A nonprofit publication of the Kentucky Center for Public Service Journalism

Kentucky House overwhelmingly passes selective abortion ban with 67-25 margin Tuesday

By Tom Latek
Kentucky Today

The Kentucky House passed legislation that would ban an abortion if the woman seeks it because of the unborn child’s sex, race, color, national origin or disability.

The bill, sponsored by Rep. Melinda Gibbons Prunty, R-Greenville, would also require the Kentucky Board of Medical Licensure to revoke a physician’s license for violating the prohibition.

Rep. Melinda Gibbons Prunty, R-Greenville, talks on the House floor about her bill banning selective abortions. (Photo by Tom Latek, Kentucky Today)

“There are 15 clauses that protect the sanctity of life and civil rights,” she told her colleagues on the floor. “This bill would extend those exact same rights to the unborn, from the moment of conception. Demanding the right to extinguish or eliminate the life of an unborn child, specifically because of their gender, race or possible physical or mental disability, is reminiscent of the evil social philosophy of eugenics.”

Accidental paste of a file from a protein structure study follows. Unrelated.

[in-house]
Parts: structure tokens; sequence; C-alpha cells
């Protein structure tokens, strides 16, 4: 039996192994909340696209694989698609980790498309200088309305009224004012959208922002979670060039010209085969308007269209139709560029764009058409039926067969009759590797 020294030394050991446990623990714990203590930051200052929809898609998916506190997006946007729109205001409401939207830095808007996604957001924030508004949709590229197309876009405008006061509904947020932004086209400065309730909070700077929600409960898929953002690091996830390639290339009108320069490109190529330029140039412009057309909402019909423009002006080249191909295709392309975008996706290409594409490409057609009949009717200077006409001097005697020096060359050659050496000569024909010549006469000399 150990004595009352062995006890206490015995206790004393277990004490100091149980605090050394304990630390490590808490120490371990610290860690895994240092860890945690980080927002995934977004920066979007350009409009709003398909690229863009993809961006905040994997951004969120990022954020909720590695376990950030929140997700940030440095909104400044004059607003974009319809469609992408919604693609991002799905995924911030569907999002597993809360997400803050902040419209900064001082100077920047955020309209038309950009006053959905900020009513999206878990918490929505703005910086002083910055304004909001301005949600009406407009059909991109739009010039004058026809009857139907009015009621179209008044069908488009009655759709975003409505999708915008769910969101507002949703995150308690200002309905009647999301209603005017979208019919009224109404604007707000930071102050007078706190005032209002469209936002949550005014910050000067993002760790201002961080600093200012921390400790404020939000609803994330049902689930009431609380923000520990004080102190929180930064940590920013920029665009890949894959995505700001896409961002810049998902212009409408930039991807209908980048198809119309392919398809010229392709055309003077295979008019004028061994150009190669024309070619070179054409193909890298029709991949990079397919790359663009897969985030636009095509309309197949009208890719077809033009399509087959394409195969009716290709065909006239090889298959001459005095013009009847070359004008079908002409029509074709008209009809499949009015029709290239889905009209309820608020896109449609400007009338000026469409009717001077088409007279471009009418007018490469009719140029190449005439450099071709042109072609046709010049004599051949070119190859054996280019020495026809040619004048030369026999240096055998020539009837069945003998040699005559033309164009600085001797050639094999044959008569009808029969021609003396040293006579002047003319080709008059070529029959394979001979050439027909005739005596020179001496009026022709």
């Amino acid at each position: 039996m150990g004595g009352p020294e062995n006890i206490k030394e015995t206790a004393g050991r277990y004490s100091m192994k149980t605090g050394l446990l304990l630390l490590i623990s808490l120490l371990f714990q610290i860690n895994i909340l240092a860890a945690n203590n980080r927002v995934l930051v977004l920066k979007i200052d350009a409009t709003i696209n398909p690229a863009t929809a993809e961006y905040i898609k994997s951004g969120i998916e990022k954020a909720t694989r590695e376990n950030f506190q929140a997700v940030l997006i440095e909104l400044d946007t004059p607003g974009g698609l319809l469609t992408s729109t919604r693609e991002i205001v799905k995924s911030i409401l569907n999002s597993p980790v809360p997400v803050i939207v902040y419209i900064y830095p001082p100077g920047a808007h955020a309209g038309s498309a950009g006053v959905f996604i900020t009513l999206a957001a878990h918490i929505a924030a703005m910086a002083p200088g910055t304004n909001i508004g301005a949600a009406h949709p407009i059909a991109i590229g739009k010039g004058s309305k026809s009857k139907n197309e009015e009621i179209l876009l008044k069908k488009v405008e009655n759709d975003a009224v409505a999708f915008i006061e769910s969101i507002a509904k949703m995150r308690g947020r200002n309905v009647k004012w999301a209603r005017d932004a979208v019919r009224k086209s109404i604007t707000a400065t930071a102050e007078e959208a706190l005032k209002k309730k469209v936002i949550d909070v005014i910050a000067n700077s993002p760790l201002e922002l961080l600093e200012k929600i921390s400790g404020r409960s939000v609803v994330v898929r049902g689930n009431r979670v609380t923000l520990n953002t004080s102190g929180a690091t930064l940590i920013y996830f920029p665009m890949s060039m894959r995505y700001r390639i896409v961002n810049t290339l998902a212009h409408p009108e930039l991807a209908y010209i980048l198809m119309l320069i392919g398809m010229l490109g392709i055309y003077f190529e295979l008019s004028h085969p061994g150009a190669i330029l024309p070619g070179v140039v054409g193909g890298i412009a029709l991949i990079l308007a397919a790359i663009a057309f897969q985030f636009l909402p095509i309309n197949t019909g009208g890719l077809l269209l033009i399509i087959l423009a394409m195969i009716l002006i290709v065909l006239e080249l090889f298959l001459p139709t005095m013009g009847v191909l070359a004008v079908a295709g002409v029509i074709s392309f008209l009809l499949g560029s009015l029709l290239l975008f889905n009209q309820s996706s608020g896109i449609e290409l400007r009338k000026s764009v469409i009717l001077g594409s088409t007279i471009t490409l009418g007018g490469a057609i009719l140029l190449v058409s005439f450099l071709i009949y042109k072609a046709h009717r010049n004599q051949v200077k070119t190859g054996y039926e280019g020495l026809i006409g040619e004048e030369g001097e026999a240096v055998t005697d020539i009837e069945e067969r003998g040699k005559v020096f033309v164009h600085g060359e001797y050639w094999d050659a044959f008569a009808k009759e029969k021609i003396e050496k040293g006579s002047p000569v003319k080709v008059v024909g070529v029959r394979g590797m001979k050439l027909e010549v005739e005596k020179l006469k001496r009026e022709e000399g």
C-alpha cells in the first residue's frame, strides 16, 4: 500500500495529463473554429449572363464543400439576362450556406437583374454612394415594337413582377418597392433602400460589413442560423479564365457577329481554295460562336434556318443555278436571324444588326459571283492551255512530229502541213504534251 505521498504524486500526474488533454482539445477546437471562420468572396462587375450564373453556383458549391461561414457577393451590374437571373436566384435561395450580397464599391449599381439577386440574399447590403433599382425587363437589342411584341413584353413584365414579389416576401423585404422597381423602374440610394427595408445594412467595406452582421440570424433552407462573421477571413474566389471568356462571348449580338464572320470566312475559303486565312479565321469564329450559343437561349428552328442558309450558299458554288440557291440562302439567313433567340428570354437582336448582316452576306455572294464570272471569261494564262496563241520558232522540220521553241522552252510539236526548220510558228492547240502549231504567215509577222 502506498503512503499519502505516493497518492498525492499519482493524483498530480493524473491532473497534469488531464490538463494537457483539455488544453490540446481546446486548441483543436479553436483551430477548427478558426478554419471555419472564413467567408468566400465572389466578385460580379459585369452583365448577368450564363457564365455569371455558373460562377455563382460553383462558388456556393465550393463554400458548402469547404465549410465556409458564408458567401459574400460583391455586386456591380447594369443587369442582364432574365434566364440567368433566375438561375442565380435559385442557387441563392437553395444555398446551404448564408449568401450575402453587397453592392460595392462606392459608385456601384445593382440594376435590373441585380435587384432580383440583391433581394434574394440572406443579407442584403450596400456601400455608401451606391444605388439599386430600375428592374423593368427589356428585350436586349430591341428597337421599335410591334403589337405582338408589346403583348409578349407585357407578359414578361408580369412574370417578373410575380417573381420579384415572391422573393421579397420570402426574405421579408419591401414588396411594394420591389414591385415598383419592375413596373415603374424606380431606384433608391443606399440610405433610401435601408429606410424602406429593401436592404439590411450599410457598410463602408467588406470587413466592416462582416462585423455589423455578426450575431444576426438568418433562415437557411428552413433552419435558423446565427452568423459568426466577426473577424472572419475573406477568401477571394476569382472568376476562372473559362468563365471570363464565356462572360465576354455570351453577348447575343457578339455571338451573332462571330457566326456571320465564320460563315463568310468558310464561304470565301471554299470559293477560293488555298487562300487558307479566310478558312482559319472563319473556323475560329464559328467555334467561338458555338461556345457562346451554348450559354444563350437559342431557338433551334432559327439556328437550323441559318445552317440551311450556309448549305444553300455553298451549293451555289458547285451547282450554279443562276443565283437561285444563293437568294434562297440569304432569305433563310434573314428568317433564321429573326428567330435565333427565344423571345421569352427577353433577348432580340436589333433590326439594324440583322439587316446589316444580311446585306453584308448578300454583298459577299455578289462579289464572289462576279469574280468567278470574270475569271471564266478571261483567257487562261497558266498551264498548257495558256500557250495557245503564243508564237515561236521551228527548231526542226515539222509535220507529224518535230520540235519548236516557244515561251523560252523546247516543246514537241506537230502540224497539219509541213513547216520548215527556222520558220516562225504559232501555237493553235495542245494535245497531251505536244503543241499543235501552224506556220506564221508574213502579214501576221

Nancy Tate, R-Meade County, also spoke in favor of the bill. “Selective abortion, also known as designer abortion, has become more prevalent in an attempt to create the perfect child, based on an individual’s preference. An example being blonde hair and blue eyes.”

Rep. Mary Lou Marzian, D-Louisville, opposed the bill, saying the American Civil Liberties Union will be the only one who benefits.

“Once again, this legislative body is inserting itself into the physician’s office,” she said. “This legislation has also been passed in several states and found unconstitutional. So, I guess I should be thrilled for my ACLU friends, who will be the recipient of over $100,000, I’m sure, of taxpayer dollars.”

Another opponent told the House she makes hundreds of decisions every day regarding feeding, clothing and other matters regarding her children, but the General Assembly should not take a decision on abortion out of her hands.

Rep. Jason Nemes, R-Louisville, responded, “None of those decisions take the life of another human being. Abortion does.”

The bill passed 67-25 and now heads to the Senate.

The legislation is House Bill 5.

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